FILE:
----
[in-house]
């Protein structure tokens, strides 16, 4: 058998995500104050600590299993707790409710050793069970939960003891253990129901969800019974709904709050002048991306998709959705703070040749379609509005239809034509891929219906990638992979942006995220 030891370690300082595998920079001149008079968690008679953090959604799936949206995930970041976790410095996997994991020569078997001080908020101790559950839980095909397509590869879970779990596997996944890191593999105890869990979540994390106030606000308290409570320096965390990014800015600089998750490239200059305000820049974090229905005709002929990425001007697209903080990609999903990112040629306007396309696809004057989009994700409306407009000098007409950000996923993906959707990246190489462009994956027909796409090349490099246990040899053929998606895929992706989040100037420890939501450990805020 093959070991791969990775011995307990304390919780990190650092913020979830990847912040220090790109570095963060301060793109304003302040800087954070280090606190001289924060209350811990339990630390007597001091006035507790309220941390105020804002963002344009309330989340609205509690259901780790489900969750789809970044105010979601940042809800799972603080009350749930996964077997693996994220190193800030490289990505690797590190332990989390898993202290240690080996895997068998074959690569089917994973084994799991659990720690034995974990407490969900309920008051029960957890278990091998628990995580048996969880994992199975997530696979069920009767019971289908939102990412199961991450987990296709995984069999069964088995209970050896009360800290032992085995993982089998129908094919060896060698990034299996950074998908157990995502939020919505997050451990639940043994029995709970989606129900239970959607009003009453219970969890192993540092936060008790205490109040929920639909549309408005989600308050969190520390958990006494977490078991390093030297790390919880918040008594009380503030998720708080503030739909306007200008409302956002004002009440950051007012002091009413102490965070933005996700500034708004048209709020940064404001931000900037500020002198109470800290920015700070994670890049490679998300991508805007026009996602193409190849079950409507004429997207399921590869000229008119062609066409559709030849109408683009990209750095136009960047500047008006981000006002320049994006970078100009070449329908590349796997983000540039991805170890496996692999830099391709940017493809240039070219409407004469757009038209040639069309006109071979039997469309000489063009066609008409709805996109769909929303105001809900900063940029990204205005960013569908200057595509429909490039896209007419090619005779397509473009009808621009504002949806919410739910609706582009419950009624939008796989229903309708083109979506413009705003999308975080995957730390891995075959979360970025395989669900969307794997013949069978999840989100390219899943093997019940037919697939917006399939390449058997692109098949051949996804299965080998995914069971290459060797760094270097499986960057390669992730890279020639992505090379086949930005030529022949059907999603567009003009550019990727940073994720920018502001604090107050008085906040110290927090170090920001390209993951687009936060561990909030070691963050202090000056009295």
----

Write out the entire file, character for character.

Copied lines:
[in-house]
């Protein structure tokens, strides 16, 4: 058998995500104050600590299993707790409710050793069970939960003891253990129901969800019974709904709050002048991306998709959705703070040749379609509005239809034509891929219906990638992979942006995220 030891370690300082595998920079001149008079968690008679953090959604799936949206995930970041976790410095996997994991020569078997001080908020101790559950839980095909397509590869879970779990596997996944890191593999105890869990979540994390106030606000308290409570320096965390990014800015600089998750490239200059305000820049974090229905005709002929990425001007697209903080990609999903990112040629306007396309696809004057989009994700409306407009000098007409950000996923993906959707990246190489462009994956027909796409090349490099246990040899053929998606895929992706989040100037420890939501450990805020 093959070991791969990775011995307990304390919780990190650092913020979830990847912040220090790109570095963060301060793109304003302040800087954070280090606190001289924060209350811990339990630390007597001091006035507790309220941390105020804002963002344009309330989340609205509690259901780790489900969750789809970044105010979601940042809800799972603080009350749930996964077997693996994220190193800030490289990505690797590190332990989390898993202290240690080996895997068998074959690569089917994973084994799991659990720690034995974990407490969900309920008051029960957890278990091998628990995580048996969880994992199975997530696979069920009767019971289908939102990412199961991450987990296709995984069999069964088995209970050896009360800290032992085995993982089998129908094919060896060698990034299996950074998908157990995502939020919505997050451990639940043994029995709970989606129900239970959607009003009453219970969890192993540092936060008790205490109040929920639909549309408005989600308050969190520390958990006494977490078991390093030297790390919880918040008594009380503030998720708080503030739909306007200008409302956002004002009440950051007012002091009413102490965070933005996700500034708004048209709020940064404001931000900037500020002198109470800290920015700070994670890049490679998300991508805007026009996602193409190849079950409507004429997207399921590869000229008119062609066409559709030849109408683009990209750095136009960047500047008006981000006002320049994006970078100009070449329908590349796997983000540039991805170890496996692999830099391709940017493809240039070219409407004469757009038209040639069309006109071979039997469309000489063009066609008409709805996109769909929303105001809900900063940029990204205005960013569908200057595509429909490039896209007419090619005779397509473009009808621009504002949806919410739910609706582009419950009624939008796989229903309708083109979506413009705003999308975080995957730390891995075959979360970025395989669900969307794997013949069978999840989100390219899943093997019940037919697939917006399939390449058997692109098949051949996804299965080998995914069971290459060797760094270097499986960057390669992730890279020639992505090379086949930005030529022949059907999603567009003009550019990727940073994720920018502001604090107050008085906040110290927090170090920001390209993951687009936060561990909030070691963050202090000056009295």